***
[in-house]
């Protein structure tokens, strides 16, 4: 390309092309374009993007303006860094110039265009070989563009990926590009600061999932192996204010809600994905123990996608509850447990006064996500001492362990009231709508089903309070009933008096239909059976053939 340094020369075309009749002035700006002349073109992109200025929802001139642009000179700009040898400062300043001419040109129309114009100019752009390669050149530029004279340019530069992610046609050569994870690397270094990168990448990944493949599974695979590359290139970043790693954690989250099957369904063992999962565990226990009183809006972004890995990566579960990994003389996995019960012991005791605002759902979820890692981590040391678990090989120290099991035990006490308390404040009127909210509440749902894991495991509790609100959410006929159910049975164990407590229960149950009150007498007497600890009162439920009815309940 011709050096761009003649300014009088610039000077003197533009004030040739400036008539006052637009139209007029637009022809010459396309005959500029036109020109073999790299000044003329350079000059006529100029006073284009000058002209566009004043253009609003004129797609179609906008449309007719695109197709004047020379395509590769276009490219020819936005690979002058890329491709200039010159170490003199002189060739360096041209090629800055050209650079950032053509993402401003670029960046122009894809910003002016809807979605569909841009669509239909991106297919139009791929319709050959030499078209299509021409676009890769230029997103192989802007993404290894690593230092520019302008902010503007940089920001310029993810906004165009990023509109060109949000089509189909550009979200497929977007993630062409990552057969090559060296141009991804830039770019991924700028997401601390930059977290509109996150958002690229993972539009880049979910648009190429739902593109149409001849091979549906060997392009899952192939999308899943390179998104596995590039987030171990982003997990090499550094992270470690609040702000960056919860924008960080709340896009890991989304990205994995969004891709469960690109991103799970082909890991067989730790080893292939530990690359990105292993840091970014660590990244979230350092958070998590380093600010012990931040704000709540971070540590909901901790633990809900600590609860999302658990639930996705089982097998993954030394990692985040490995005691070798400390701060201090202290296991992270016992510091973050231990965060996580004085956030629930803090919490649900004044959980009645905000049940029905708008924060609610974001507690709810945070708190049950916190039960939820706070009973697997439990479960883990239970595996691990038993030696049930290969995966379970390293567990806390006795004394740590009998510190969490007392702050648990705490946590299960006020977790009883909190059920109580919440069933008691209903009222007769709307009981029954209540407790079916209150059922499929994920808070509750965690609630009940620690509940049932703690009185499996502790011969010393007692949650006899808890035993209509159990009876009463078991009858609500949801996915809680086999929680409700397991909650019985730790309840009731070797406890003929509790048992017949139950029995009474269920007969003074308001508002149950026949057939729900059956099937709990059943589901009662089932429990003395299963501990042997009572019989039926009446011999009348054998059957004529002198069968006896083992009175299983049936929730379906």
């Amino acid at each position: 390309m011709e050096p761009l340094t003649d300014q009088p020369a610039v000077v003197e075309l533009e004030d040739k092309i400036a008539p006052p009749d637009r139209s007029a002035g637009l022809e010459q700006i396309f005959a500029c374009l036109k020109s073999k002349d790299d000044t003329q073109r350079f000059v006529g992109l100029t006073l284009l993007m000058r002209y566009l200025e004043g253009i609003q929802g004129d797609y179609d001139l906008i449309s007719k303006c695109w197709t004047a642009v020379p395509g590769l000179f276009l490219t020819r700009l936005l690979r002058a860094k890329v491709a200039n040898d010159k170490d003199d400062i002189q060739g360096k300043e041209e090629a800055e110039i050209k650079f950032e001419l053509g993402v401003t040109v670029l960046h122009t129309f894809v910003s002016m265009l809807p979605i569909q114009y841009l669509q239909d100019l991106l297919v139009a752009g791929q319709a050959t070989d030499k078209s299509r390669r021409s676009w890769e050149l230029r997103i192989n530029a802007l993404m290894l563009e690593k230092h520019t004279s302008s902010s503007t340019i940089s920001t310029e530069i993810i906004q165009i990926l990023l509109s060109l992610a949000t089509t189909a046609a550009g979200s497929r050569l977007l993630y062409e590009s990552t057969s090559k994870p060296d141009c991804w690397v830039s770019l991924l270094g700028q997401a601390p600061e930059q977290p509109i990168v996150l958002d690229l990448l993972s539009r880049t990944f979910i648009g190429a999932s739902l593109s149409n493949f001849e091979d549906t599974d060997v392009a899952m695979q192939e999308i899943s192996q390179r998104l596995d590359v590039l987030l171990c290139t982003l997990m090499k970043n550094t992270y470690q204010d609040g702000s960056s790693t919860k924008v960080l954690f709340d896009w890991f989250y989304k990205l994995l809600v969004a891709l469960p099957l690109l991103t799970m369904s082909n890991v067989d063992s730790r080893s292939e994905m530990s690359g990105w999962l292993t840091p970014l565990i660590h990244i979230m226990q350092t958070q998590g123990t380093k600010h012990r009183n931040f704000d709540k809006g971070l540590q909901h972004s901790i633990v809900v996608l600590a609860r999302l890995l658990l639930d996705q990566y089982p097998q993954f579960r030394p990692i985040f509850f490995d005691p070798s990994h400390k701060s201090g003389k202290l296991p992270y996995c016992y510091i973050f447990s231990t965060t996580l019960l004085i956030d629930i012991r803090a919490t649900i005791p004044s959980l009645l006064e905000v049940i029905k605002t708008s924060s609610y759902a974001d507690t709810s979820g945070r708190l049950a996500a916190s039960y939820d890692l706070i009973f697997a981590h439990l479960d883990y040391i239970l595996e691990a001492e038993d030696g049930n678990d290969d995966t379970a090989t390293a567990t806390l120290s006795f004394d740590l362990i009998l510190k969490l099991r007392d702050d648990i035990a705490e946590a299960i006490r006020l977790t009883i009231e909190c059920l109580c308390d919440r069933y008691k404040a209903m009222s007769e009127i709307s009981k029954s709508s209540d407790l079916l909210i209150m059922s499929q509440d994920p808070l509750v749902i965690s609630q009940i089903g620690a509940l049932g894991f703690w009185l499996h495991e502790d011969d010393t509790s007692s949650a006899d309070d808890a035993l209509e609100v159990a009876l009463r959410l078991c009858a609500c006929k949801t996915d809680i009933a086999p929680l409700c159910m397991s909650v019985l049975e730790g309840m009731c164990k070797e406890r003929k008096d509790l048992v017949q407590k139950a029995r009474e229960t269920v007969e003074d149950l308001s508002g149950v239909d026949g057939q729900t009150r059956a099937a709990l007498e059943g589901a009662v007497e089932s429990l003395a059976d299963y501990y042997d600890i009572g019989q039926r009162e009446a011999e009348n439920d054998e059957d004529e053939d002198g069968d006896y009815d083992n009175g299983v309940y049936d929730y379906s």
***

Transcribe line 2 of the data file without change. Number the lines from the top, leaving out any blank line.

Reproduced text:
């Protein structure tokens, strides 16, 4: 390309092309374009993007303006860094110039265009070989563009990926590009600061999932192996204010809600994905123990996608509850447990006064996500001492362990009231709508089903309070009933008096239909059976053939 340094020369075309009749002035700006002349073109992109200025929802001139642009000179700009040898400062300043001419040109129309114009100019752009390669050149530029004279340019530069992610046609050569994870690397270094990168990448990944493949599974695979590359290139970043790693954690989250099957369904063992999962565990226990009183809006972004890995990566579960990994003389996995019960012991005791605002759902979820890692981590040391678990090989120290099991035990006490308390404040009127909210509440749902894991495991509790609100959410006929159910049975164990407590229960149950009150007498007497600890009162439920009815309940 011709050096761009003649300014009088610039000077003197533009004030040739400036008539006052637009139209007029637009022809010459396309005959500029036109020109073999790299000044003329350079000059006529100029006073284009000058002209566009004043253009609003004129797609179609906008449309007719695109197709004047020379395509590769276009490219020819936005690979002058890329491709200039010159170490003199002189060739360096041209090629800055050209650079950032053509993402401003670029960046122009894809910003002016809807979605569909841009669509239909991106297919139009791929319709050959030499078209299509021409676009890769230029997103192989802007993404290894690593230092520019302008902010503007940089920001310029993810906004165009990023509109060109949000089509189909550009979200497929977007993630062409990552057969090559060296141009991804830039770019991924700028997401601390930059977290509109996150958002690229993972539009880049979910648009190429739902593109149409001849091979549906060997392009899952192939999308899943390179998104596995590039987030171990982003997990090499550094992270470690609040702000960056919860924008960080709340896009890991989304990205994995969004891709469960690109991103799970082909890991067989730790080893292939530990690359990105292993840091970014660590990244979230350092958070998590380093600010012990931040704000709540971070540590909901901790633990809900600590609860999302658990639930996705089982097998993954030394990692985040490995005691070798400390701060201090202290296991992270016992510091973050231990965060996580004085956030629930803090919490649900004044959980009645905000049940029905708008924060609610974001507690709810945070708190049950916190039960939820706070009973697997439990479960883990239970595996691990038993030696049930290969995966379970390293567990806390006795004394740590009998510190969490007392702050648990705490946590299960006020977790009883909190059920109580919440069933008691209903009222007769709307009981029954209540407790079916209150059922499929994920808070509750965690609630009940620690509940049932703690009185499996502790011969010393007692949650006899808890035993209509159990009876009463078991009858609500949801996915809680086999929680409700397991909650019985730790309840009731070797406890003929509790048992017949139950029995009474269920007969003074308001508002149950026949057939729900059956099937709990059943589901009662089932429990003395299963501990042997009572019989039926009446011999009348054998059957004529002198069968006896083992009175299983049936929730379906």